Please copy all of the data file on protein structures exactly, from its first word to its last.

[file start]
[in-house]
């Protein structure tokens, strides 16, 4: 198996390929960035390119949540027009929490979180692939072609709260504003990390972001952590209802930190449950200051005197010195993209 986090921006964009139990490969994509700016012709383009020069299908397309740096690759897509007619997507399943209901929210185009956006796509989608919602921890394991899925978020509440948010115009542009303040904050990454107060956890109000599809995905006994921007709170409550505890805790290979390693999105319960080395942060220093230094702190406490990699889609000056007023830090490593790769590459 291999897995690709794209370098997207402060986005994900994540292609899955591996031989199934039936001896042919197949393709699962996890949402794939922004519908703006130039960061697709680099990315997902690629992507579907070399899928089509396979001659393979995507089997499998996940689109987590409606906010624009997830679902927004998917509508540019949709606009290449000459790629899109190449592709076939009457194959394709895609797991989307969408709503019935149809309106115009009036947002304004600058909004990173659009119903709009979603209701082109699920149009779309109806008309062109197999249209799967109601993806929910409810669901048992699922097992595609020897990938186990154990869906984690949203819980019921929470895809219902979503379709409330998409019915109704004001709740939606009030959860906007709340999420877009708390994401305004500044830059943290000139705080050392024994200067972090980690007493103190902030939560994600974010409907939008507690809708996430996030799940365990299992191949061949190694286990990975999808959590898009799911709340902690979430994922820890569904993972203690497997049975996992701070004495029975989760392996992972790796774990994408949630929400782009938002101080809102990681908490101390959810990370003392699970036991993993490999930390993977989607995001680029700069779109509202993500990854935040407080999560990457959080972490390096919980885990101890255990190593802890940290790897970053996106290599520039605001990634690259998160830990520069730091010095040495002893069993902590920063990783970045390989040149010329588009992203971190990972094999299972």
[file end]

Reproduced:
[in-house]
């Protein structure tokens, strides 16, 4: 198996390929960035390119949540027009929490979180692939072609709260504003990390972001952590209802930190449950200051005197010195993209 986090921006964009139990490969994509700016012709383009020069299908397309740096690759897509007619997507399943209901929210185009956006796509989608919602921890394991899925978020509440948010115009542009303040904050990454107060956890109000599809995905006994921007709170409550505890805790290979390693999105319960080395942060220093230094702190406490990699889609000056007023830090490593790769590459 291999897995690709794209370098997207402060986005994900994540292609899955591996031989199934039936001896042919197949393709699962996890949402794939922004519908703006130039960061697709680099990315997902690629992507579907070399899928089509396979001659393979995507089997499998996940689109987590409606906010624009997830679902927004998917509508540019949709606009290449000459790629899109190449592709076939009457194959394709895609797991989307969408709503019935149809309106115009009036947002304004600058909004990173659009119903709009979603209701082109699920149009779309109806008309062109197999249209799967109601993806929910409810669901048992699922097992595609020897990938186990154990869906984690949203819980019921929470895809219902979503379709409330998409019915109704004001709740939606009030959860906007709340999420877009708390994401305004500044830059943290000139705080050392024994200067972090980690007493103190902030939560994600974010409907939008507690809708996430996030799940365990299992191949061949190694286990990975999808959590898009799911709340902690979430994922820890569904993972203690497997049975996992701070004495029975989760392996992972790796774990994408949630929400782009938002101080809102990681908490101390959810990370003392699970036991993993490999930390993977989607995001680029700069779109509202993500990854935040407080999560990457959080972490390096919980885990101890255990190593802890940290790897970053996106290599520039605001990634690259998160830990520069730091010095040495002893069993902590920063990783970045390989040149010329588009992203971190990972094999299972």